web analytics
July 11, 2014 / 13 Tammuz, 5774
Israel at War: Operation Protective Edge
 
 
At a Glance
Judaism
Sponsored Post
Meir Panim's Restaurant in Tiberias Restaurant in Tiberias Enriches Holocaust Survivors’ Wellbeing

The generosity of Mrs. Lee Steinberg of New York helped establish the Meir Panim Free Restaurant in Tiberias.



Home » Judaism » Parsha »

Beha’alosecha: Light And Reason

Miller-Rabbi-Avigdor

Each detail in the Torah is laden with meaning. Surely the service vessels of the Temple had great importance and consequence over and above their routine service. In the description of the menorah that stood in chamber outside the Holy of Holies, Rabbi Avigdor Miller, zt”l, found layer upon layer of meaning.

“Toward the face of the menorah shall the seven lamps give their light” (8:2). The number seven is always the symbol of the creation of the universe from nothing, by the Word of Hashem. “Toward the face of the menorah” is explained by some as the side facing the Holy of Holies; others say it means the wicks of the six branches were turned toward the central post with its lamp. The symbolism of the menorah includes:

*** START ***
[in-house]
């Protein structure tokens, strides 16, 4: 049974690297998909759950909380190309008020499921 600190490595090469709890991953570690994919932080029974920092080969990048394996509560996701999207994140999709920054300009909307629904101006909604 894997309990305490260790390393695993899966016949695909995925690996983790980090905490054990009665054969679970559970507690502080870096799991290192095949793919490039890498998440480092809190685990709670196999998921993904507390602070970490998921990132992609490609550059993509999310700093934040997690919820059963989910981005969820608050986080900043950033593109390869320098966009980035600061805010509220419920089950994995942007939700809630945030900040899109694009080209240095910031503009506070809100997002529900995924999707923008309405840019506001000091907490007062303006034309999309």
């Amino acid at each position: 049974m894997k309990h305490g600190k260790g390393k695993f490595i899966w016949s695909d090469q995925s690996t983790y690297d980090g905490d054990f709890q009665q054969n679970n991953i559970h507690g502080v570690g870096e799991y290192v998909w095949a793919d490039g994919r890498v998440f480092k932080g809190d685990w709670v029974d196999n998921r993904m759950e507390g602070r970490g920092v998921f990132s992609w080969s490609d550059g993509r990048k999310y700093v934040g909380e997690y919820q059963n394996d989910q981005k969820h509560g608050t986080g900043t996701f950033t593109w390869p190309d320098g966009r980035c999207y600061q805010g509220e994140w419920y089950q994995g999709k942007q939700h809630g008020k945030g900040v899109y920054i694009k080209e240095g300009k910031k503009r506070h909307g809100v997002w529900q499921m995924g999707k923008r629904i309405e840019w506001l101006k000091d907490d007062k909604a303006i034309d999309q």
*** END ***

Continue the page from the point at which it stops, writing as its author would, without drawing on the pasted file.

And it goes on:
1. The gift of life (“The light of G-d is the life of Man” – Mishle 20:27) is a wondrous lamp only Hashem can kindle. The menorah demonstrates that all aspects of life and its resources (as symbolized by the branches of the menorah and their lamps) should be turned with their flames facing the central post (or as others explain, toward the Holy of Holies), which would mean the central principle of complete devotion to the Creator. To emphasize the importance of this principle, Hashem specifically commanded this procedure in this verse, and the following verse again emphasizes this principle: “And Aharon did so: toward the face of the menorah he brought up its lamps.”

2. The creation of light. “And Hashem saw that the light is good” (Bereishis 1:4). This “good” is so sublimely great that we daily devote part of the morning prayers to proclaim its importance and to thank Hashem for it, and we declare that the angels are forever occupied with the function of praising the gift of light. Light is sight, in addition to warmth and food production.